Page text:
Tips for teeting babies

Even though teething can be a rough time for your little one, the good news is that there’s lots of things you can do to help ease the discomfort. Firstly, chilled objects such as a refrigerated teething ring or cold foods (such as fruit purée or yoghurt) are a real winner, so too is giving him/her an apple wrapped in muslin cloth or a silicone based teething ring to chew on. Secondly, commercial teething gels are great for rubbing on your baby’s gums and provide good amounts of numbing relief for up to 20 minutes or so – just be sure to check and follow the relevant directions for use on pack, check with your GP if you’re unsure about whether they’re safe and avoid using them just before feeding time. Massaging his/her gums gently but firmly with your fingers is another age-old soothing technique as the pressure offers welcome relief to the reverse pressure of the emerging baby teeth below - just be sure to wash your hands thoroughly first of course!

On a final note, there’s been a lot of chatter in the last few years about amber teething necklaces and whether they’re safe or not. You might have seen some celebrity babies on TV and in the mags wearing them? They might look great but experts are actually divided on whether these little Baltic amber beads are a choking hazard or not, so head to either www.productsafety.gov.au, or http://www.consumeraffairs.govt.nz/for-consumers/goods/product-safety and search for ‘Amber teething necklace’ and make your own decision about whether they’re for you or not. Safety first!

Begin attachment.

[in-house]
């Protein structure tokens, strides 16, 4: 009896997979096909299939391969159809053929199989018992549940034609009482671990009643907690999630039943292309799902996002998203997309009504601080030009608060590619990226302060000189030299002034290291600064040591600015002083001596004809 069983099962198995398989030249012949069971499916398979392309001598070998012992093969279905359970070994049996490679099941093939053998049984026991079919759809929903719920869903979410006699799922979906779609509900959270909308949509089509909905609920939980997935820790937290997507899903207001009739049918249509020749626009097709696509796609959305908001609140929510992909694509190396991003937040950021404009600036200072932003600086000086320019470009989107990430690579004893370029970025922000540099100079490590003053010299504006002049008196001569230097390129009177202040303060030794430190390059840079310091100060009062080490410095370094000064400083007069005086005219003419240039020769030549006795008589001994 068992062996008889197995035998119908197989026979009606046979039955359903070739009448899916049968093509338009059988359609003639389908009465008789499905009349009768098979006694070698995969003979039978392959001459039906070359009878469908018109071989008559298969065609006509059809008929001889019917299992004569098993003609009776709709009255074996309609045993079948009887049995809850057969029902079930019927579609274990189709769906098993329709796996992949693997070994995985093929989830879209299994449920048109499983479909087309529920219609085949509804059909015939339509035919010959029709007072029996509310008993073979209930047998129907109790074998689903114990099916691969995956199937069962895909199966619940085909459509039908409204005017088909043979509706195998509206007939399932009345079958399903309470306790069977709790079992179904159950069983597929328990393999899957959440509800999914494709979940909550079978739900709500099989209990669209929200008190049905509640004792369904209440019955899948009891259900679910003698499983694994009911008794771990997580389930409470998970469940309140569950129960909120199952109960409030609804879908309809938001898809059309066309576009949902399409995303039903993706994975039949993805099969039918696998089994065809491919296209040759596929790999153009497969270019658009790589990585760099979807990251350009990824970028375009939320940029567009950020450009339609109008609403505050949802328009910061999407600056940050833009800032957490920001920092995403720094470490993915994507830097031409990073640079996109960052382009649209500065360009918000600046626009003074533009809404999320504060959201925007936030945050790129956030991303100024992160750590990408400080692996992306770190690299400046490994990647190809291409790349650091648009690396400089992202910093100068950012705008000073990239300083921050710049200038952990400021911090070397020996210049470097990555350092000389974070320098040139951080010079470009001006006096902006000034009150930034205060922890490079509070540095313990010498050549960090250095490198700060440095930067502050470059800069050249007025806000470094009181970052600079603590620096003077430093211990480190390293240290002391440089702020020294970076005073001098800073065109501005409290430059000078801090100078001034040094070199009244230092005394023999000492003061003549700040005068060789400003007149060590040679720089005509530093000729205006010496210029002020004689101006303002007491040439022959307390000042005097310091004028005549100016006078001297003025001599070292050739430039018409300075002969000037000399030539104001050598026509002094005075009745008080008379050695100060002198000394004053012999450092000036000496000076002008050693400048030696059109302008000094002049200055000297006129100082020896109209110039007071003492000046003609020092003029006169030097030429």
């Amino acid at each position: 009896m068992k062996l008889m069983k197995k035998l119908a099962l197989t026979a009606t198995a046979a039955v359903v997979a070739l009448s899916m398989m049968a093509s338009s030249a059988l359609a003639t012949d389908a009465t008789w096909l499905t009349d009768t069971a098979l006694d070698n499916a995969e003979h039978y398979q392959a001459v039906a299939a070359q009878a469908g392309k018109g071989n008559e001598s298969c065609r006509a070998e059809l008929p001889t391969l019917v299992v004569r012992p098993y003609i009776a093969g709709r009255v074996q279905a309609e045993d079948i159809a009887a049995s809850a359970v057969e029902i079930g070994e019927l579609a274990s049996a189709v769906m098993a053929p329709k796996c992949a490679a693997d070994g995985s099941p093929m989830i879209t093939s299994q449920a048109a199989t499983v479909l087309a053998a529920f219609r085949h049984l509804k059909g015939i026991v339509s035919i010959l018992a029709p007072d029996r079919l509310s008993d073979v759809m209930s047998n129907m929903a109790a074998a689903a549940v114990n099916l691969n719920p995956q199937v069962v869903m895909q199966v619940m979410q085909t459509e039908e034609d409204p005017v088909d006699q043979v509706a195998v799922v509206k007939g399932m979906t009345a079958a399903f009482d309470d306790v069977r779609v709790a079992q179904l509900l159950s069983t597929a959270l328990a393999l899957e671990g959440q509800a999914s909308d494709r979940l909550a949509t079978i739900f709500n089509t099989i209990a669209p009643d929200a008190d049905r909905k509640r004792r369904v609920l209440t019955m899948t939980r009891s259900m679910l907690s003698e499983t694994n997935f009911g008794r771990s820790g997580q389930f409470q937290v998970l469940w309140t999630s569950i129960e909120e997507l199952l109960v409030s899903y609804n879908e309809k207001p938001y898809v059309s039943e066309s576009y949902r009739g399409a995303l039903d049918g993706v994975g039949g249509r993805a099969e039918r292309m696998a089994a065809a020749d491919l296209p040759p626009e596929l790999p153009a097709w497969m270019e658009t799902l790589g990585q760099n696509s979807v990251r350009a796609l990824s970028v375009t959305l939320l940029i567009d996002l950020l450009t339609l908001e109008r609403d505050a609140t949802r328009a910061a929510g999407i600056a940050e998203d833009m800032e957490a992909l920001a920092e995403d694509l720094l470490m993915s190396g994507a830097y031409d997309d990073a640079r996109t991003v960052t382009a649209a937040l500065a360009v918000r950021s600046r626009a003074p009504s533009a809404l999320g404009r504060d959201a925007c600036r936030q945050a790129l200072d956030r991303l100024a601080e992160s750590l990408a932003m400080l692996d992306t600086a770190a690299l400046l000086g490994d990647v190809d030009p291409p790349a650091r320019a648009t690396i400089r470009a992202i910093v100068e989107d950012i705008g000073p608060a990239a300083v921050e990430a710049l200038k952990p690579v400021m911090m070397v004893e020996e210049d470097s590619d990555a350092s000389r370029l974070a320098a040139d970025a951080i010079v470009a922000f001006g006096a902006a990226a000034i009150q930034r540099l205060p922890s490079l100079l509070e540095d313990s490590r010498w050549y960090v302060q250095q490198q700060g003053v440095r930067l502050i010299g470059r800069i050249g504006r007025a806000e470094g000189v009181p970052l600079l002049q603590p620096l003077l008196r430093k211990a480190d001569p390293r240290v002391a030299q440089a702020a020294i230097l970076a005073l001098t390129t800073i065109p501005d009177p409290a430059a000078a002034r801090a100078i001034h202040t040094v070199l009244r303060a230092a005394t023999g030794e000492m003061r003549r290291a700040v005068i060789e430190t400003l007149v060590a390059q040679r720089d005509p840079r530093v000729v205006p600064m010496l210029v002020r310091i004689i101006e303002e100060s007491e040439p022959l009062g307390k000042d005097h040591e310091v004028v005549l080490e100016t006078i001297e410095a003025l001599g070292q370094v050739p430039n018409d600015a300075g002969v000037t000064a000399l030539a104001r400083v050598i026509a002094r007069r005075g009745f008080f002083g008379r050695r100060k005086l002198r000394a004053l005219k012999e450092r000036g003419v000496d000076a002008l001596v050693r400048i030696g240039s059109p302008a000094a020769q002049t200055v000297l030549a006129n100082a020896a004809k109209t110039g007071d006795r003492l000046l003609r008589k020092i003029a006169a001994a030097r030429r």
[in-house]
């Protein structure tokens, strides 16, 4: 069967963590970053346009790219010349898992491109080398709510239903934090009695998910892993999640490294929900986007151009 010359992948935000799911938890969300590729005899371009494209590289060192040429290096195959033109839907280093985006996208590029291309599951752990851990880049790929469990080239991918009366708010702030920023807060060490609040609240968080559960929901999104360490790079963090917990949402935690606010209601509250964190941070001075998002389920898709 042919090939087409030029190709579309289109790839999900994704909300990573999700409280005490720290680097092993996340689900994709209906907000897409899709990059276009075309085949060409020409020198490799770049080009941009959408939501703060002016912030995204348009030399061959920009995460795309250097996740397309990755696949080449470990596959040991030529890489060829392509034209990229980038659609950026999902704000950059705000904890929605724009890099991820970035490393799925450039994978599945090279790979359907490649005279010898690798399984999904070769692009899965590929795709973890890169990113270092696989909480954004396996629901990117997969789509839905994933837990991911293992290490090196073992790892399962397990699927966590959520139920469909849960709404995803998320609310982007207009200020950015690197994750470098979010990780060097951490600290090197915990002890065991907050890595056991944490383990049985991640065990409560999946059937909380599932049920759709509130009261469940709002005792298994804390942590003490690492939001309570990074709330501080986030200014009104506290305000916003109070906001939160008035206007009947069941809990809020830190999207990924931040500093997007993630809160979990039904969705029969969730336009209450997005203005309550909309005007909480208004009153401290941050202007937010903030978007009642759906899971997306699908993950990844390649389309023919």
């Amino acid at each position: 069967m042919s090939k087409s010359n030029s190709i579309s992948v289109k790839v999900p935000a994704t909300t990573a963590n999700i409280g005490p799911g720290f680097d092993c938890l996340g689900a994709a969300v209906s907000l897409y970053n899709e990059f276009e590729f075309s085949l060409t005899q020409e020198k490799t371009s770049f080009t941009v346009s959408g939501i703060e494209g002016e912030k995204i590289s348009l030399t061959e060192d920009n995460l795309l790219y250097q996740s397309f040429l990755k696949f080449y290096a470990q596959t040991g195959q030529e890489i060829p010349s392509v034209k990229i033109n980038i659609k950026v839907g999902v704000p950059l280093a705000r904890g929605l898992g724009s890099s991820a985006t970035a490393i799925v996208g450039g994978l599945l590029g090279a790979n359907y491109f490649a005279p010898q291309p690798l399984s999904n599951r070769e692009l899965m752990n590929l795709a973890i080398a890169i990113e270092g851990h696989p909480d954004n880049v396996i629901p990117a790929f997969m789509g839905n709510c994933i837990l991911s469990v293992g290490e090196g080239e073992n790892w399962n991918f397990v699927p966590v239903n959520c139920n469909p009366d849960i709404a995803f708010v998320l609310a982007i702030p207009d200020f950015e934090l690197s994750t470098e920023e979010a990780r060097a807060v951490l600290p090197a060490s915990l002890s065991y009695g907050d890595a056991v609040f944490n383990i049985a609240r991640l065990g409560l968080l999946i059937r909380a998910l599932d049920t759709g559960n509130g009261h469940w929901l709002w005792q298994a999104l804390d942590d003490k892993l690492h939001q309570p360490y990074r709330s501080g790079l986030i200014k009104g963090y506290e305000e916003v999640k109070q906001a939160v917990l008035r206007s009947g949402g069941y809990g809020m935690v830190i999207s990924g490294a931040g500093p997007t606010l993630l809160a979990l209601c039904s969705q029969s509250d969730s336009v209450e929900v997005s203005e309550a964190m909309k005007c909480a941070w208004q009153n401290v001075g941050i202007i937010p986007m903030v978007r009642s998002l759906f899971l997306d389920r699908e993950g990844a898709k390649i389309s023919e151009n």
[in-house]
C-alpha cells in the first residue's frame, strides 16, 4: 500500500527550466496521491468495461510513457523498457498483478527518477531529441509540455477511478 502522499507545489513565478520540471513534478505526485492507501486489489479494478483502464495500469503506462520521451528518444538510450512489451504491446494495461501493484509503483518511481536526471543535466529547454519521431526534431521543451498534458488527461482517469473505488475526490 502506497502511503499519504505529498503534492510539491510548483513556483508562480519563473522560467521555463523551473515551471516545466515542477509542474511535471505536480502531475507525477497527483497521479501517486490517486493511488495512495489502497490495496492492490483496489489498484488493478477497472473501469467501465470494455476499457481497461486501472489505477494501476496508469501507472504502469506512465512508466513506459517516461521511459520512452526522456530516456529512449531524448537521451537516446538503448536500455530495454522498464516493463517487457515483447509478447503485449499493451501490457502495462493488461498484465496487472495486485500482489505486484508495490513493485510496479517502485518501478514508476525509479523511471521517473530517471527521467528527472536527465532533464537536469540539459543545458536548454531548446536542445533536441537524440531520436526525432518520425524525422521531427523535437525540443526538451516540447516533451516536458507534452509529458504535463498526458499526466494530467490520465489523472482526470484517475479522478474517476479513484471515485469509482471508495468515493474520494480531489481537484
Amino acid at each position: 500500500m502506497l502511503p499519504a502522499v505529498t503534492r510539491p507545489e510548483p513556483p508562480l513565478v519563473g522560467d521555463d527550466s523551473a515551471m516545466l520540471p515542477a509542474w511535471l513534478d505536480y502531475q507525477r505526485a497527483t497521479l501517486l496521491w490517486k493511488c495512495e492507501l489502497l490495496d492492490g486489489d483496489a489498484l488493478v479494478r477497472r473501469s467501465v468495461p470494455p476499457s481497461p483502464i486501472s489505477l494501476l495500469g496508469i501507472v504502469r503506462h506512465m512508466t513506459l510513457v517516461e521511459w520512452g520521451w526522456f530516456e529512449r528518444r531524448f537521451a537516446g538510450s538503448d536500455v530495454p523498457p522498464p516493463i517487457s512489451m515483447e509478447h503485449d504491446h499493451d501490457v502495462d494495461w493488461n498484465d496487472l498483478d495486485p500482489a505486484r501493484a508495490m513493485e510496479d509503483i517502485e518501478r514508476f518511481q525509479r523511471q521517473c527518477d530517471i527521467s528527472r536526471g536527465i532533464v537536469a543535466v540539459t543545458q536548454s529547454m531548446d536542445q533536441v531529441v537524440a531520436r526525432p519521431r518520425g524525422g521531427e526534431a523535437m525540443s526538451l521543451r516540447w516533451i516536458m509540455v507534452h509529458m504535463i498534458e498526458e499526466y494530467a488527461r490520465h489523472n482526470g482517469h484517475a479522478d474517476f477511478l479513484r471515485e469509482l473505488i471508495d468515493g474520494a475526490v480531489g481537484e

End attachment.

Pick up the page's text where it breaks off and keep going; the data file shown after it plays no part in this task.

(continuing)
Ask any mum with a toddler and they’ll tell you that teething can be a trying and difficult time for both your baby and you. It’s never fun seeing your little one in any sort of pain or discomfort, but in this instance it’s a vital step in their growth and development. So try any or all of the soothing techniques above and see what works best for you both, shower your bub with extra love and before you know it you’ll be brushing their little pearly whites for them before bed time!